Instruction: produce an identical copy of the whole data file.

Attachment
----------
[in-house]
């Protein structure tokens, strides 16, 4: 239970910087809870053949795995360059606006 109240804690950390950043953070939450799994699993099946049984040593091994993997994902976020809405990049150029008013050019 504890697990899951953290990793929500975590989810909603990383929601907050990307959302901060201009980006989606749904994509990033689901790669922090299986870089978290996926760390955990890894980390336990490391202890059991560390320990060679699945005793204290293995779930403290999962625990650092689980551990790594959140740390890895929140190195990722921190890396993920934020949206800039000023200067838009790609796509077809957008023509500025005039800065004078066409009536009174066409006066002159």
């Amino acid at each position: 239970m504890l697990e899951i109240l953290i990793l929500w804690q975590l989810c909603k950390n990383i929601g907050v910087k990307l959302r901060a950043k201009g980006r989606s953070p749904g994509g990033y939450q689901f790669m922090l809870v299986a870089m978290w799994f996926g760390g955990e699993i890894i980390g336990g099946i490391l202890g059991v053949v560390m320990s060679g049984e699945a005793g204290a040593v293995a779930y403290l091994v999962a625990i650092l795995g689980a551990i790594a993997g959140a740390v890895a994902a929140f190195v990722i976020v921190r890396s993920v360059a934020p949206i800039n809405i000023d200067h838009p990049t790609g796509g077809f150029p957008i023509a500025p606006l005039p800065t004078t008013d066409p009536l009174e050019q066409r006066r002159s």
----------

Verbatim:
[in-house]
């Protein structure tokens, strides 16, 4: 239970910087809870053949795995360059606006 109240804690950390950043953070939450799994699993099946049984040593091994993997994902976020809405990049150029008013050019 504890697990899951953290990793929500975590989810909603990383929601907050990307959302901060201009980006989606749904994509990033689901790669922090299986870089978290996926760390955990890894980390336990490391202890059991560390320990060679699945005793204290293995779930403290999962625990650092689980551990790594959140740390890895929140190195990722921190890396993920934020949206800039000023200067838009790609796509077809957008023509500025005039800065004078066409009536009174066409006066002159």
């Amino acid at each position: 239970m504890l697990e899951i109240l953290i990793l929500w804690q975590l989810c909603k950390n990383i929601g907050v910087k990307l959302r901060a950043k201009g980006r989606s953070p749904g994509g990033y939450q689901f790669m922090l809870v299986a870089m978290w799994f996926g760390g955990e699993i890894i980390g336990g099946i490391l202890g059991v053949v560390m320990s060679g049984e699945a005793g204290a040593v293995a779930y403290l091994v999962a625990i650092l795995g689980a551990i790594a993997g959140a740390v890895a994902a929140f190195v990722i976020v921190r890396s993920v360059a934020p949206i800039n809405i000023d200067h838009p990049t790609g796509g077809f150029p957008i023509a500025p606006l005039p800065t004078t008013d066409p009536l009174e050019q066409r006066r002159s």